Mr. Trump tweeted about his former attorney and fixer: “Michael Cohen plead guilty to two counts of campaign finance violations that are not a crime. Mr. President Obama had a big campaign finance violation and it was easily settled!”

He was referring to a $375,000 fine imposed on Mr. Obama’s campaign by the Federal Election Commission in 2013 for failing to disclose millions of dollars in contributions from campaign donors in 2008.

Cohen pleaded guilty Tuesday in federal court in Manhattan to eight felonies, including bank fraud, tax evasion and the campaign finance violations that stemmed from the payments to the two women. He said he made the payments totaling $280,000 at the direction of a candidate, referring to Mr. Trump, and that the actions were illegal.

The prosecution’s complaint states that individual contributions to a presidential candidate are limited to $2,700 per election cycle and that presidential candidates and their committees are “prohibited from accepting contributions from individuals in excess of this limit.”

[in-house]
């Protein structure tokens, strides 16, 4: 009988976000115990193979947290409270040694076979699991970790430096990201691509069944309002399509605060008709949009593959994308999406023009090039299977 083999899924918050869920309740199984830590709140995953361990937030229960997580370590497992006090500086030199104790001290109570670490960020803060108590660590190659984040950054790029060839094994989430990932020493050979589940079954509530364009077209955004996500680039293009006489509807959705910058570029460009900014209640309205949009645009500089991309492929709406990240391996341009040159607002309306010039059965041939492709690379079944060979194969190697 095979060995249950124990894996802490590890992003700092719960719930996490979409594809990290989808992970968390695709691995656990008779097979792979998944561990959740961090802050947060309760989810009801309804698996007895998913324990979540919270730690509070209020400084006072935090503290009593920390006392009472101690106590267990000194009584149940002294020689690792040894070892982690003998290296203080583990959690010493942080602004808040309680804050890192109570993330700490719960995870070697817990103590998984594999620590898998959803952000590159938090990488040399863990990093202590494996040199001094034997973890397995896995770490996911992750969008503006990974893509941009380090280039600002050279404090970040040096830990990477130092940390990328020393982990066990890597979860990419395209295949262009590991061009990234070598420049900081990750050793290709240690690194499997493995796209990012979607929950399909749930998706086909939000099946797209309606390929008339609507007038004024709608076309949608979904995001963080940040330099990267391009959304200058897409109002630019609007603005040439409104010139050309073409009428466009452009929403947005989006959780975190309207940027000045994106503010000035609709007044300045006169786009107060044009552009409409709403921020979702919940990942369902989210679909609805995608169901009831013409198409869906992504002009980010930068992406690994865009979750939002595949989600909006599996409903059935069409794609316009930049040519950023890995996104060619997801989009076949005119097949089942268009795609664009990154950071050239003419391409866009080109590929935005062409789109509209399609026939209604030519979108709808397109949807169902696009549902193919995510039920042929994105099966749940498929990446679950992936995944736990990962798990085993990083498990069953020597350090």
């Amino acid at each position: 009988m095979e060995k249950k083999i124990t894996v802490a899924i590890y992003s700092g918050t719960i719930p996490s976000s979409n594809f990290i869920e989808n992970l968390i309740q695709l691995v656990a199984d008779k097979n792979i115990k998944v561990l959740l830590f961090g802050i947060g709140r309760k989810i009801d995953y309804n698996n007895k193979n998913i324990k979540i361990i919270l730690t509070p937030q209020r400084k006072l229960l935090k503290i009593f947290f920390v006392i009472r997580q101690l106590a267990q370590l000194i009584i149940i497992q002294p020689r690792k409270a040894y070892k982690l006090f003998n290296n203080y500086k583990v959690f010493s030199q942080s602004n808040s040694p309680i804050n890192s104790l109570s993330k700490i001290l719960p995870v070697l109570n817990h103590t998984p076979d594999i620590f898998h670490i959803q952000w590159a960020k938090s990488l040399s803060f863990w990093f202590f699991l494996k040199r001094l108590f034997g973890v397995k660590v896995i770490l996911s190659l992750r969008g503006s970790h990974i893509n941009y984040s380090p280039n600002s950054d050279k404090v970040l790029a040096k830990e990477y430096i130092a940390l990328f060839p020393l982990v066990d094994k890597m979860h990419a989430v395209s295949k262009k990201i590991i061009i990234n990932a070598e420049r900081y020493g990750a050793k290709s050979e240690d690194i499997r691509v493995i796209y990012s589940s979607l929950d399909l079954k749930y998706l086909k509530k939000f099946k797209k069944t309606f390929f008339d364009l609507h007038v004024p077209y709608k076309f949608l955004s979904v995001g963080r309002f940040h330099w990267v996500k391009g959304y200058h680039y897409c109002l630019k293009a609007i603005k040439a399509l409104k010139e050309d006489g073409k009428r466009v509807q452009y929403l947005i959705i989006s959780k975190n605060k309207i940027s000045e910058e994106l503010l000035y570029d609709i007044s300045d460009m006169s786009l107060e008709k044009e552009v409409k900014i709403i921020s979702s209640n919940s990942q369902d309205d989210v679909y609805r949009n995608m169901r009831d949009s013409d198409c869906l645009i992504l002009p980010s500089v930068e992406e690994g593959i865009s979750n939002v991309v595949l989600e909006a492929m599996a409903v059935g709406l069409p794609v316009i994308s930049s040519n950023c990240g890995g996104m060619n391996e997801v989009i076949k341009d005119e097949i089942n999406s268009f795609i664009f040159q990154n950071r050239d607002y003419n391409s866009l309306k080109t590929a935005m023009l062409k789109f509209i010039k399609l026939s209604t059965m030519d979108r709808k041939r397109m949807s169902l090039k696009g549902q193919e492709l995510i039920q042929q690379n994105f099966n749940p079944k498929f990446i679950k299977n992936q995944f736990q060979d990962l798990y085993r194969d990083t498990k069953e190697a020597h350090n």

Some senior congressional Democrats said Cohen’s guilty plea shows that Mr. Trump also broke the law.

“In his plea agreement, Cohen said President Trump directed hush money payments of campaign dollars to women the president slept with in an effort to influence the 2016 campaign,” said Sen. Dianne Feinstein, California Democrat. “If true, this means the president also violated campaign finance laws. As investigations delve deeper into President Trump’s world, we’re seeing just how rotten his campaign truly was.”

But federal election law allows candidates to contribute unlimited amounts to their own campaigns. Some legal analysts said that was what Mr. Trump did.

“If [Mr. Trump] gave $1 million to two women as hush money, there would be no crime,” said Harvard Law School professor emeritus Alan Dershowitz. “If he directed his lawyer to do it and he would compensate the lawyer, he’s committed no crime.”